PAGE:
Dr. Volgman shares which heart attack symptoms are the most common in women.
Very good question. There was a study that was done by nurses from the NIH. They asked a thousand women who just had a heart attack, what their symptoms were a month before their heart attack, and the most common response was unusual fatigue.
Seventy percent of the women noticed unusual fatigue, which is, unfortunately, a very general symptom, and if you are a woman going to a doctor complaining of unusual fatigue, no one is going to pay attention to you because every one’s fatigued, but it is up to that doctor and patient to realize that maybe there’s something else going on, especially in a woman who has risk factors.
And if that unusual fatigue is not brought on by any specific activity, you may want to look into her heart, but more often than not, that woman will be blown off. There no one is going to pay attention for that. Another symptom they complained of is anxiety, shortness of breath, and then only 30% of women who had heart attacks had complaints of chest pain.
So it’s really, really difficult to tell who is symptomatic and who is not and who is going to have a heart attack. So I don’t go by symptoms; I go by risk factors.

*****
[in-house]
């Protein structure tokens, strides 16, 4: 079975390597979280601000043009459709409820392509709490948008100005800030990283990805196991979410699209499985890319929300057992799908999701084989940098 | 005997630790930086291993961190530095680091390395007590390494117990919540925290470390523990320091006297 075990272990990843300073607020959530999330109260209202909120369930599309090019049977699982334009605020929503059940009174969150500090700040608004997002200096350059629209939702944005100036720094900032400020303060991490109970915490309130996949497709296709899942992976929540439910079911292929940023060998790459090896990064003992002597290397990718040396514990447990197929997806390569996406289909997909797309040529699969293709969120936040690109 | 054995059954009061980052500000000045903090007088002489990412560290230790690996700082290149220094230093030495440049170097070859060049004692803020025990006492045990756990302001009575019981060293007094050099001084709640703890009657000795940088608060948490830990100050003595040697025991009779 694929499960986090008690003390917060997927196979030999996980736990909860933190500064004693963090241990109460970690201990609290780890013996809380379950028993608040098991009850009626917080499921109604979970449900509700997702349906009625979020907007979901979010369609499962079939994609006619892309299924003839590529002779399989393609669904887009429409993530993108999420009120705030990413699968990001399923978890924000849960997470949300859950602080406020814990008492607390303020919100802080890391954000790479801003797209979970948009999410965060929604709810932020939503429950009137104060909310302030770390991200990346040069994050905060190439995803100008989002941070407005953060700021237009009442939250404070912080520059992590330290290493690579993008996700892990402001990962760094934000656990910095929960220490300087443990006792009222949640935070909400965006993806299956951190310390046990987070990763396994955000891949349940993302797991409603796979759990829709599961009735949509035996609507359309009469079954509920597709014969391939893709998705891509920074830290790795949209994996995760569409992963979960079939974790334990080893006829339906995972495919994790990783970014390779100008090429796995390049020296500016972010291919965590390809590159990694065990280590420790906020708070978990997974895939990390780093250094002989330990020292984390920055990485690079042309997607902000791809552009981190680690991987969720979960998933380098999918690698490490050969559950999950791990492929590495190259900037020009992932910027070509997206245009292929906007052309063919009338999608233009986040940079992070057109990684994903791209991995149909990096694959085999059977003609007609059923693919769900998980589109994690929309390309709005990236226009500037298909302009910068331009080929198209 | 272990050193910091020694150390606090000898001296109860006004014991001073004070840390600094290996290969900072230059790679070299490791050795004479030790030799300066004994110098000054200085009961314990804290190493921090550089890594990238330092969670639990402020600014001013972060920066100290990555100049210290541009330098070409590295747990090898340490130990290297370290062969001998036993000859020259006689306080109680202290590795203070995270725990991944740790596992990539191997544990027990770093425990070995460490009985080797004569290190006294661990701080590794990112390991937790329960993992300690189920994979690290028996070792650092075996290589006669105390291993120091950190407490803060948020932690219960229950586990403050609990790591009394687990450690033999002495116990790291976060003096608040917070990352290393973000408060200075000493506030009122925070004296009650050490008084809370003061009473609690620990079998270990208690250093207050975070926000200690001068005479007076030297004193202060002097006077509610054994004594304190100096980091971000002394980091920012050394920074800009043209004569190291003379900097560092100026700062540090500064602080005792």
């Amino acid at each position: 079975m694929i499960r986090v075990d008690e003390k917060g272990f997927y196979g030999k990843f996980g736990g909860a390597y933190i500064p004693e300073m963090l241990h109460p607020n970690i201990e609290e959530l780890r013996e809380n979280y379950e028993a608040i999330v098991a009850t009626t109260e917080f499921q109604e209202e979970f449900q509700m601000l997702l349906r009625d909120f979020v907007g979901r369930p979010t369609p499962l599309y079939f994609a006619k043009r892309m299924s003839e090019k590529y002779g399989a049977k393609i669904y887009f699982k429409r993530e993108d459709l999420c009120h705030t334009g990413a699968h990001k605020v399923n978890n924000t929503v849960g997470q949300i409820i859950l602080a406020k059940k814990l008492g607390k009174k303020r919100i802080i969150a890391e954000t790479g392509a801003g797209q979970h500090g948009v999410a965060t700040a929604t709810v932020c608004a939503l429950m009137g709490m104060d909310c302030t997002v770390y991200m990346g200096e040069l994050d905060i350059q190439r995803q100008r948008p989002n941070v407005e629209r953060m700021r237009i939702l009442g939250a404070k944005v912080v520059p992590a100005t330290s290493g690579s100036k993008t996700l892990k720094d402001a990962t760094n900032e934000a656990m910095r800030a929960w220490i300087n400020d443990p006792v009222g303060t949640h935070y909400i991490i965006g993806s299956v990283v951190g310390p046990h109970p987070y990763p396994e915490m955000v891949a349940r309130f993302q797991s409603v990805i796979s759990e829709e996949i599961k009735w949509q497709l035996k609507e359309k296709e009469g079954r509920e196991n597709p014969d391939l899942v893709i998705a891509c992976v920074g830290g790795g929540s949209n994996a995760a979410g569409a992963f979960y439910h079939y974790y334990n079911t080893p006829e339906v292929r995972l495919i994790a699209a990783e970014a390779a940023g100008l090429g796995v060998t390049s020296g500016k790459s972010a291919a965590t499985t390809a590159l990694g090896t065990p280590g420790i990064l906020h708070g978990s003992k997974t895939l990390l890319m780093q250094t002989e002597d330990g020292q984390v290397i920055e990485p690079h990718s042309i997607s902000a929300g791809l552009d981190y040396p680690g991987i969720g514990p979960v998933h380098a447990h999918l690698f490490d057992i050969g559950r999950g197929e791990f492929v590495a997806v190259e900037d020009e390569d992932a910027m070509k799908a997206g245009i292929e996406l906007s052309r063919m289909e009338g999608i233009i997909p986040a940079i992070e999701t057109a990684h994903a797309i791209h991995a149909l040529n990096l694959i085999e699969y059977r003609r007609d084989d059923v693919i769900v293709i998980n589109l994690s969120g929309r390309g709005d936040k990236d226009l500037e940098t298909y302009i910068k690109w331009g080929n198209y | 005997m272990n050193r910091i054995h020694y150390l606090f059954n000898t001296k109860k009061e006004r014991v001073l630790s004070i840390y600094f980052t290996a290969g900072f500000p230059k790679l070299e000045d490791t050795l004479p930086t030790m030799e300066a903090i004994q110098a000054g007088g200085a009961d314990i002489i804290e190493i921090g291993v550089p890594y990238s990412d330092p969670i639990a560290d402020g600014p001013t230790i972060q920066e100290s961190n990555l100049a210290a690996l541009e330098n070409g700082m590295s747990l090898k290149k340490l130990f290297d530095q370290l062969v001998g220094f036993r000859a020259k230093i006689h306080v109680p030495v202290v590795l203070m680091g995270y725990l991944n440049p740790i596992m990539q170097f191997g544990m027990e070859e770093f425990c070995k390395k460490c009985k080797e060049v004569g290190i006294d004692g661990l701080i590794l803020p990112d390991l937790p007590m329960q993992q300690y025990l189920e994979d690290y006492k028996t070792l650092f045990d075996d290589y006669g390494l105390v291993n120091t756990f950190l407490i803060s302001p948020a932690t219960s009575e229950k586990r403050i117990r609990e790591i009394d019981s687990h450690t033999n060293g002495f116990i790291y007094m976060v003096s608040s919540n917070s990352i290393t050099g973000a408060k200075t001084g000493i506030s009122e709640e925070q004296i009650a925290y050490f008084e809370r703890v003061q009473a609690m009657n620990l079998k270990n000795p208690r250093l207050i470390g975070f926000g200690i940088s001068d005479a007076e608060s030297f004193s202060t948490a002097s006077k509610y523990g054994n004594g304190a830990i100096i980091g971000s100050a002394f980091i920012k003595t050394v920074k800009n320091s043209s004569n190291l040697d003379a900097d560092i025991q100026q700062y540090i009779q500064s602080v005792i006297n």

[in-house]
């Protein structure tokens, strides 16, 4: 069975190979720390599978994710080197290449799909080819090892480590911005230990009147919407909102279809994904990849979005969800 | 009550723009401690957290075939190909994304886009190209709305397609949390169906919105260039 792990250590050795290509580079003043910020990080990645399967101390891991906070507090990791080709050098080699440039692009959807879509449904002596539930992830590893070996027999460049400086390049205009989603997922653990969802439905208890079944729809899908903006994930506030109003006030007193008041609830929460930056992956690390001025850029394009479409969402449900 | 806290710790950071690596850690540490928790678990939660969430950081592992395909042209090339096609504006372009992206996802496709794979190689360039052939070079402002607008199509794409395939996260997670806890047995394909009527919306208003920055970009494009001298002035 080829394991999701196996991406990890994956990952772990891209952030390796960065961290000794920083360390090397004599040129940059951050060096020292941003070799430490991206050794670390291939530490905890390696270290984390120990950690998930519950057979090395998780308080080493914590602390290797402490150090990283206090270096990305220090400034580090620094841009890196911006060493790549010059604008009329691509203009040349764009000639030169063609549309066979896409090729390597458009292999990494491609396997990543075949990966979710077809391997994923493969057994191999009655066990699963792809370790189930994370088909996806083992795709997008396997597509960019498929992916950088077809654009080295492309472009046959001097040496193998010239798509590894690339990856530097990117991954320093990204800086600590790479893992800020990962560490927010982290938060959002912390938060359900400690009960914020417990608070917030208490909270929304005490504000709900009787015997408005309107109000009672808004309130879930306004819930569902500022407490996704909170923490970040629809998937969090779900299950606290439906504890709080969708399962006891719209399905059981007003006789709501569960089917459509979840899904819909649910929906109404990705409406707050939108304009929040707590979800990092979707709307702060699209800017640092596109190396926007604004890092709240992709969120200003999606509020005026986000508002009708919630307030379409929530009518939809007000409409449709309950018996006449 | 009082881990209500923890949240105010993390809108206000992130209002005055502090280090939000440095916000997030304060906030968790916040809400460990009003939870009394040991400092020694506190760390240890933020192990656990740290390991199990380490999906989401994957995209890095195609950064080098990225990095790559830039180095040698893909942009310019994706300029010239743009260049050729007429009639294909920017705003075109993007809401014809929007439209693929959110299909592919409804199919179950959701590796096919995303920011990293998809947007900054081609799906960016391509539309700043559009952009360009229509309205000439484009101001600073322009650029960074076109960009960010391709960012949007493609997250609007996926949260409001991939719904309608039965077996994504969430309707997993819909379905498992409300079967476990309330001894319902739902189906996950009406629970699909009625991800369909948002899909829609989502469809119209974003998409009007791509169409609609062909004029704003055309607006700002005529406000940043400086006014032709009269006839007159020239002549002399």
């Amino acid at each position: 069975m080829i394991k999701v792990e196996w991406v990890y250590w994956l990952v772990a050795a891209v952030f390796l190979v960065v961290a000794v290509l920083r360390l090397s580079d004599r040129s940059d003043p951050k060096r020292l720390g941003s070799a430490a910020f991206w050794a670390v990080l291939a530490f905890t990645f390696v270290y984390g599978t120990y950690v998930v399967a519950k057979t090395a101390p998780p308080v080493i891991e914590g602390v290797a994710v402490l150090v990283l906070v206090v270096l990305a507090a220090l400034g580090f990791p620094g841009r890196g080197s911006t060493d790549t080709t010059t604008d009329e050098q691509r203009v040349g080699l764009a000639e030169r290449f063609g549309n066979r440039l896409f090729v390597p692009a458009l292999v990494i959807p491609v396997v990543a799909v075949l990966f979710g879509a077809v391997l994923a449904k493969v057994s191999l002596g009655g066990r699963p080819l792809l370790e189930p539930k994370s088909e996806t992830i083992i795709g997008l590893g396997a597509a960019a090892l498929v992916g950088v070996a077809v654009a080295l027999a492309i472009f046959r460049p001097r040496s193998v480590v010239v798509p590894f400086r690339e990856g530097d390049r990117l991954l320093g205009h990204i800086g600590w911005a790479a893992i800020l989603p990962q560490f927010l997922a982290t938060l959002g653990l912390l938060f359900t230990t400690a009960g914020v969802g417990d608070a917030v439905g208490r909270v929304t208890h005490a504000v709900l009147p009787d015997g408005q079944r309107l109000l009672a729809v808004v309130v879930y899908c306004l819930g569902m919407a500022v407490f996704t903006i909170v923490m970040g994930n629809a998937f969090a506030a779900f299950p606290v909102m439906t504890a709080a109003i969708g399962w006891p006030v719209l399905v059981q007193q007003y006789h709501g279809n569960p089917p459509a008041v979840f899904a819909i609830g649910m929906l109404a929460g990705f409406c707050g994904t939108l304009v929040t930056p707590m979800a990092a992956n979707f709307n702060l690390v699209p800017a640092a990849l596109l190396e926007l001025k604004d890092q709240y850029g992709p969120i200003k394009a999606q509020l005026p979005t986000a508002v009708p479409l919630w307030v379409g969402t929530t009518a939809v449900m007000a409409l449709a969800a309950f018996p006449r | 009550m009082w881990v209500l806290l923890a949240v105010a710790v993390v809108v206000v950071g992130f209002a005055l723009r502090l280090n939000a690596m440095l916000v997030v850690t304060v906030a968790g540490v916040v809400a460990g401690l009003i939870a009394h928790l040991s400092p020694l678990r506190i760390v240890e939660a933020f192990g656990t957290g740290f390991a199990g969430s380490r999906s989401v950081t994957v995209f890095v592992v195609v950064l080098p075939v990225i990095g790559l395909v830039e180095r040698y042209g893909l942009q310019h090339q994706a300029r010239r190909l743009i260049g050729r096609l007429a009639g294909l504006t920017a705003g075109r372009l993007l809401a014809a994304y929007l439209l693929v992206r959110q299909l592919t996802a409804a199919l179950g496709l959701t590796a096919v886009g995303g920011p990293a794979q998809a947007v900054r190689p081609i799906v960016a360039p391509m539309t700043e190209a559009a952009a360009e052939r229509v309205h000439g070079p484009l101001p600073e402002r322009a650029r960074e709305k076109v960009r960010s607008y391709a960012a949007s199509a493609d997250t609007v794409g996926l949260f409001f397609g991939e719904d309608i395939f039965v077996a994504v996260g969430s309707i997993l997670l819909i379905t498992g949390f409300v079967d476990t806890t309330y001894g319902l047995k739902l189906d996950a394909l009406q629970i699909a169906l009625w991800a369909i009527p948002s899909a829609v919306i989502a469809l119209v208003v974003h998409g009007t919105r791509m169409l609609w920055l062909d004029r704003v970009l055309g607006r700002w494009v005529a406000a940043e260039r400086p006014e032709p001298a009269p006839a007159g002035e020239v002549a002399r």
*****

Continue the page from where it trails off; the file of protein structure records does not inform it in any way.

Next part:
About Dr. Volgman, M.D., F.A.C.C.:
Annabelle S. Volgman is associate professor of medicine and medical director of the Heart Center for Women at Rush University Medical Center in Chicago. Dr. Volgman graduated from Barnard College, Columbia University, and received her medical doctorate degree from Columbia University College of Physicians and Surgeons, New York. She received her internal medicine training at the University of Chicago Hospitals and Clinics and her cardiology fellowship training at Northwestern Memorial Hospital in Chicago. She was a fellow in clinical electrophysiology at Northwestern Memorial Hospital and Illinois Masonic Medical Center under Richard Kehoe, M.D.
Dr. Volgman has published numerous abstracts and articles in multiple topics of women and heart disease as well as cardiac electrophysiology. She is currently president of the Metro Chicago Board of Directors of the AHA. She has been a prominent leader of the Go Red for Women movement and has received numerous awards from the American Heart Association. She has been listed in several lists of top doctors and was named a top doctor in the January 2008 issue of “Chicago Magazine.” She has been interviewed by numerous media about health issues and was featured in “O” magazine as Oprah Winfrey’s cardiologist.
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